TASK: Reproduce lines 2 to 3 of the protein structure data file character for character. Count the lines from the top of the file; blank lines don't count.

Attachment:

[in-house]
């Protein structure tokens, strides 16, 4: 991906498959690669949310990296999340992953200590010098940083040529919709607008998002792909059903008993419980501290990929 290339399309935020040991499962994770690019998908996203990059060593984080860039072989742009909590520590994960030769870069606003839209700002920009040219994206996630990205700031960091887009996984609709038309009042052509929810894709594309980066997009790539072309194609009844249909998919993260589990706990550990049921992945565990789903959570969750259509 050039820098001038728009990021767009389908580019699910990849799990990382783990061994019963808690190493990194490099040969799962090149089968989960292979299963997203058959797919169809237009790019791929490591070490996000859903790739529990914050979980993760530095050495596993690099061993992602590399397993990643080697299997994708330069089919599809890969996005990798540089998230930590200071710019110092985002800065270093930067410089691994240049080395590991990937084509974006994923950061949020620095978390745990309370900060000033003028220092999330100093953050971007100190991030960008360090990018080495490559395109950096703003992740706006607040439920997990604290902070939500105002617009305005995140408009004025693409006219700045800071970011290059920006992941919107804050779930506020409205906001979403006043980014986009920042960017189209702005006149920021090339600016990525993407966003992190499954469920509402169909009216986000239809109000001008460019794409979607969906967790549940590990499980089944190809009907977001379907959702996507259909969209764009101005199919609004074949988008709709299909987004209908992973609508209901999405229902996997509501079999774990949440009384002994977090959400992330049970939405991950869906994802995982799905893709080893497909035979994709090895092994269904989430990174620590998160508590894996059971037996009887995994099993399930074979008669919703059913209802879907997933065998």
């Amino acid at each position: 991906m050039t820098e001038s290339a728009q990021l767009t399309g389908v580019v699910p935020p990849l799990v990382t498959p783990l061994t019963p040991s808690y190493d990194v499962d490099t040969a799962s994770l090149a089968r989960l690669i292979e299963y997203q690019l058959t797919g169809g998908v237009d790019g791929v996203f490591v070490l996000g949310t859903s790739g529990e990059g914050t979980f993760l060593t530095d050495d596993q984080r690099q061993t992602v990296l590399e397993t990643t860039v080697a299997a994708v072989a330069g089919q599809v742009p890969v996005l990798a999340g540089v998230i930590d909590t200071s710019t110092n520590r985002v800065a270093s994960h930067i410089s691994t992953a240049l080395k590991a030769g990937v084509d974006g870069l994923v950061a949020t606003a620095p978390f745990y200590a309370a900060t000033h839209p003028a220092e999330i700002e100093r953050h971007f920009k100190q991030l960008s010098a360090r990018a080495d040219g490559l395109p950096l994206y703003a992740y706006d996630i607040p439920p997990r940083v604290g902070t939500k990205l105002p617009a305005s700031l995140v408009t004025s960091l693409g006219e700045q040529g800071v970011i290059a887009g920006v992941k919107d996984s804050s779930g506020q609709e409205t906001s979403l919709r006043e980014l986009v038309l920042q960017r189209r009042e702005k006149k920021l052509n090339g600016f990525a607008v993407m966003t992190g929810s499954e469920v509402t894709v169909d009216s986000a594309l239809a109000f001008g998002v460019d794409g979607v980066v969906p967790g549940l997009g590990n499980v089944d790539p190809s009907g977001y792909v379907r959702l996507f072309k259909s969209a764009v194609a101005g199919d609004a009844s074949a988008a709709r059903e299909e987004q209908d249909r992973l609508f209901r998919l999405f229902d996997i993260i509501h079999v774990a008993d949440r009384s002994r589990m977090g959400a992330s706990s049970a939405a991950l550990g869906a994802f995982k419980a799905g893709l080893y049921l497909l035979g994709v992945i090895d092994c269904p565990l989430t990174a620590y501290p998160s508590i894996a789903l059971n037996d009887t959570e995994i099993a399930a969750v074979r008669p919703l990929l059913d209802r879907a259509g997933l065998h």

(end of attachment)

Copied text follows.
């Protein structure tokens, strides 16, 4: 991906498959690669949310990296999340992953200590010098940083040529919709607008998002792909059903008993419980501290990929 290339399309935020040991499962994770690019998908996203990059060593984080860039072989742009909590520590994960030769870069606003839209700002920009040219994206996630990205700031960091887009996984609709038309009042052509929810894709594309980066997009790539072309194609009844249909998919993260589990706990550990049921992945565990789903959570969750259509 050039820098001038728009990021767009389908580019699910990849799990990382783990061994019963808690190493990194490099040969799962090149089968989960292979299963997203058959797919169809237009790019791929490591070490996000859903790739529990914050979980993760530095050495596993690099061993992602590399397993990643080697299997994708330069089919599809890969996005990798540089998230930590200071710019110092985002800065270093930067410089691994240049080395590991990937084509974006994923950061949020620095978390745990309370900060000033003028220092999330100093953050971007100190991030960008360090990018080495490559395109950096703003992740706006607040439920997990604290902070939500105002617009305005995140408009004025693409006219700045800071970011290059920006992941919107804050779930506020409205906001979403006043980014986009920042960017189209702005006149920021090339600016990525993407966003992190499954469920509402169909009216986000239809109000001008460019794409979607969906967790549940590990499980089944190809009907977001379907959702996507259909969209764009101005199919609004074949988008709709299909987004209908992973609508209901999405229902996997509501079999774990949440009384002994977090959400992330049970939405991950869906994802995982799905893709080893497909035979994709090895092994269904989430990174620590998160508590894996059971037996009887995994099993399930074979008669919703059913209802879907997933065998």
């Amino acid at each position: 991906m050039t820098e001038s290339a728009q990021l767009t399309g389908v580019v699910p935020p990849l799990v990382t498959p783990l061994t019963p040991s808690y190493d990194v499962d490099t040969a799962s994770l090149a089968r989960l690669i292979e299963y997203q690019l058959t797919g169809g998908v237009d790019g791929v996203f490591v070490l996000g949310t859903s790739g529990e990059g914050t979980f993760l060593t530095d050495d596993q984080r690099q061993t992602v990296l590399e397993t990643t860039v080697a299997a994708v072989a330069g089919q599809v742009p890969v996005l990798a999340g540089v998230i930590d909590t200071s710019t110092n520590r985002v800065a270093s994960h930067i410089s691994t992953a240049l080395k590991a030769g990937v084509d974006g870069l994923v950061a949020t606003a620095p978390f745990y200590a309370a900060t000033h839209p003028a220092e999330i700002e100093r953050h971007f920009k100190q991030l960008s010098a360090r990018a080495d040219g490559l395109p950096l994206y703003a992740y706006d996630i607040p439920p997990r940083v604290g902070t939500k990205l105002p617009a305005s700031l995140v408009t004025s960091l693409g006219e700045q040529g800071v970011i290059a887009g920006v992941k919107d996984s804050s779930g506020q609709e409205t906001s979403l919709r006043e980014l986009v038309l920042q960017r189209r009042e702005k006149k920021l052509n090339g600016f990525a607008v993407m966003t992190g929810s499954e469920v509402t894709v169909d009216s986000a594309l239809a109000f001008g998002v460019d794409g979607v980066v969906p967790g549940l997009g590990n499980v089944d790539p190809s009907g977001y792909v379907r959702l996507f072309k259909s969209a764009v194609a101005g199919d609004a009844s074949a988008a709709r059903e299909e987004q209908d249909r992973l609508f209901r998919l999405f229902d996997i993260i509501h079999v774990a008993d949440r009384s002994r589990m977090g959400a992330s706990s049970a939405a991950l550990g869906a994802f995982k419980a799905g893709l080893y049921l497909l035979g994709v992945i090895d092994c269904p565990l989430t990174a620590y501290p998160s508590i894996a789903l059971n037996d009887t959570e995994i099993a399930a969750v074979r008669p919703l990929l059913d209802r879907a259509g997933l065998h």